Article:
For the instructions, I envisioned showing one hand inserting the ring and the other spreading the labia to facilitate easier access to the vagina. However, in sifting through my visual references for the latter, the only consistent “methods” came from porn (e.g., using the index and middle fingers to create a “V” shape). I chose not to explicitly draw from any specific references and, rather, settled on a hand position that I felt was realistic and practical.
Possible positioning of hand to spread the labia: hand position used for redesign (left) and “v” shaped finger spread (right)
Representations of the body
I took a multi-pronged approach to developing simple and inclusive illustrations and language that would resonate with a diverse user audience.
Avoiding the use of female gender pronouns: I debated this because being a woman is likely a very powerful and important part of most users’ identity, however, I did not want to exclude those who may not identify as female.
Simplifying illustrations: I removed parts of the body that were not critical to the instruction to minimize distraction and confusion. This forced me to prioritize and determine to what extent to include body parts (e.g., do I show the anus? urethra?) and why (e.g., for reference? educational purposes?). For instance, when showing the vulva and vaginal opening, I decided to include the urethra and labia minora and majora as key visual references.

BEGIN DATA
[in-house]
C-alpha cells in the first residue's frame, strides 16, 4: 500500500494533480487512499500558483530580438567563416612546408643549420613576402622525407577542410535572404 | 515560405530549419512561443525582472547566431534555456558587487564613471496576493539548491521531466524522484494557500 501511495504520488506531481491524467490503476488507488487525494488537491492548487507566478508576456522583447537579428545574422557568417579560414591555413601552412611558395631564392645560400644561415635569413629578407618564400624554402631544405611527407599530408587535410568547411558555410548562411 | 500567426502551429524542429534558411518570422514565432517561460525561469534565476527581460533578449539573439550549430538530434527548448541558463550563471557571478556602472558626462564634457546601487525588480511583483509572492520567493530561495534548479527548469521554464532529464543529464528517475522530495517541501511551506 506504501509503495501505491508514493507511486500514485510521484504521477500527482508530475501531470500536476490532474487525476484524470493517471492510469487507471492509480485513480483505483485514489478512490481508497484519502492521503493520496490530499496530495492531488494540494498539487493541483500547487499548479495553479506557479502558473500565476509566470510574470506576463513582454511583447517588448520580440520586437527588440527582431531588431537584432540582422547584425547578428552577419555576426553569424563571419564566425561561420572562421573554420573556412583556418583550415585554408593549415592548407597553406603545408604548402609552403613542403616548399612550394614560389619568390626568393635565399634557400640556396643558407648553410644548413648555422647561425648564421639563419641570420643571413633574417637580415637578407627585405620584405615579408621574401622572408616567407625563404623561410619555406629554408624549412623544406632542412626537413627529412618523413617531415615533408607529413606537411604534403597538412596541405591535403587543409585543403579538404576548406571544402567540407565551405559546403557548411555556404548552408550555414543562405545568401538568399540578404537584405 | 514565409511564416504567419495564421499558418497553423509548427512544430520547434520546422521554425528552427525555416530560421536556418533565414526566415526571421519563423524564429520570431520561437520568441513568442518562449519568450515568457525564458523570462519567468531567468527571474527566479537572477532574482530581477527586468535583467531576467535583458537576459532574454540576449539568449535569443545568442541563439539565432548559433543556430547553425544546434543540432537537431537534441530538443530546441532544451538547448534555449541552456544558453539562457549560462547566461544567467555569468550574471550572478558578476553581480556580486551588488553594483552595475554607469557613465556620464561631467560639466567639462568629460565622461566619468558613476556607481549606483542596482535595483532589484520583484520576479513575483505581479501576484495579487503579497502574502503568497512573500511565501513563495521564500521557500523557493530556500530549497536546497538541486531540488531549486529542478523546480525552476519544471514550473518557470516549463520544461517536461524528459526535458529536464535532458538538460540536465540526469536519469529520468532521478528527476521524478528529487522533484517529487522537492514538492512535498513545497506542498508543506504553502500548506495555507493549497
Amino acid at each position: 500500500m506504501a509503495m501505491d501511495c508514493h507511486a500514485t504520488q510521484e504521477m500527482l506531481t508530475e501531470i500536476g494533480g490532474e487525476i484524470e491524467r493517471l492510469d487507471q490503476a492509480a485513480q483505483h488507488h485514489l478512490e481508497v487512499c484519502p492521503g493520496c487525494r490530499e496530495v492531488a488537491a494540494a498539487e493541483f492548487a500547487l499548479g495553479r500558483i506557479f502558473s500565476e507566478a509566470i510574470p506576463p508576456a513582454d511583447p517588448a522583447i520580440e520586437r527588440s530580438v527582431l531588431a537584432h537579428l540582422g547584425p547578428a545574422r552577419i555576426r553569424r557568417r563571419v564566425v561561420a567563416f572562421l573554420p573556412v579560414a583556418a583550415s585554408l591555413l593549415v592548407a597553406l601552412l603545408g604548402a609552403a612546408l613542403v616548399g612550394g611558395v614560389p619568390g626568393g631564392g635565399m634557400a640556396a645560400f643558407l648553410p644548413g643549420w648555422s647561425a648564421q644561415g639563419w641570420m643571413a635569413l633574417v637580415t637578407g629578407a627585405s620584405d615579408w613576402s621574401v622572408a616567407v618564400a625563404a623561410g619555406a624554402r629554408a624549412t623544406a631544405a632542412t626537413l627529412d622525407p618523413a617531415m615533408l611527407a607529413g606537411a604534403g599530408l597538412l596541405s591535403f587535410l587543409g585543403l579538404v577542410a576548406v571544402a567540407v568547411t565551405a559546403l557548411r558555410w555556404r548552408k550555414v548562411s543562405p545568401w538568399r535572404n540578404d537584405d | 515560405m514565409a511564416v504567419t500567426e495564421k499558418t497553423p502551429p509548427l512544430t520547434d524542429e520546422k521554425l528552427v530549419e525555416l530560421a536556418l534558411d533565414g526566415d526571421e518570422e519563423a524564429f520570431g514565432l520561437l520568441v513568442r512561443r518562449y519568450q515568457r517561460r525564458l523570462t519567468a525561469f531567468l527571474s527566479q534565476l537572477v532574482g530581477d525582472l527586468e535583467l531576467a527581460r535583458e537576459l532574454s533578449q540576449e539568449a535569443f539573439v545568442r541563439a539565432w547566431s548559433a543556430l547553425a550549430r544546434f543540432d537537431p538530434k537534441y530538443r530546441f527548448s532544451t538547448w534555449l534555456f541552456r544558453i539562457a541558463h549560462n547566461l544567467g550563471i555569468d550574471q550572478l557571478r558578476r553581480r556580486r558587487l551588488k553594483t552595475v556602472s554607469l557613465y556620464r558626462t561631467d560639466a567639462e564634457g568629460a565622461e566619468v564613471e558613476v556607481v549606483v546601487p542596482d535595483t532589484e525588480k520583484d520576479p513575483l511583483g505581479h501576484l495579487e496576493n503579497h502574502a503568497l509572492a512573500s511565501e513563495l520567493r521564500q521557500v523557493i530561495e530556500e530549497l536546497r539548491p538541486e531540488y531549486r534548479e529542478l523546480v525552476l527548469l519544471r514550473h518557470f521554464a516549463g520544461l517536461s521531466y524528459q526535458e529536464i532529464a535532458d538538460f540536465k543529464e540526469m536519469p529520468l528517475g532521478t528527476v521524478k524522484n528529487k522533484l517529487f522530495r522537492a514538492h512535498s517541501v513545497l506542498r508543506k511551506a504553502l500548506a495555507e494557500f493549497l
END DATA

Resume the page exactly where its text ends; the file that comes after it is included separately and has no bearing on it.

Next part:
Strategic use of color: I selectively used color throughout the illustrations to emphasize certain instructions and neutralized skin tones to make them more inclusive. I also shaded the labia to suggest pubic hair. As a natural and normal feature of the body, I felt it was important to include so long as it did not interfere with the illustrations. The absence of pubic hair may otherwise suggest that a person is pre-pubescent or has intentionally removed their hair.
Here’s a summary of the major changes I made in the redesign:
Created a square QRG that would fit into the package alongside the ‘fine print’
Illustrations have minimal detail and most are drawn from the perspective of a woman viewing her body in a mirror
Instructional steps are numbered and organized into four major stages of use (prepare, insert, wear, remove)
Visuals and plain-language text are paired in a linear sequence
Body parts relevant to the instruction are labeled for educational purposes
Gender neutral figures shown explicitly touching their genitals demonstrate different positions for ring insertion
Skin tones are neutralized so they are more inclusive; shading applied to the vulva area is a reference to pubic hair
Color is used to highlight key actions (arrows)
Introduced a friendly logo and color palette, aligned with brand colors
A fresh re-design
There are already changes I could imagine making to this iteration of the guide (e.g., including info like Q&As and health warnings, etc.), but it is a starting point. The true test of this material would be in usability testing (if that were to ever happen).
Tags: NuvaRing, IFU, Quick Reference Guide, Pharma, Instructions, Redesign, Birth Control, Hormonal Contraception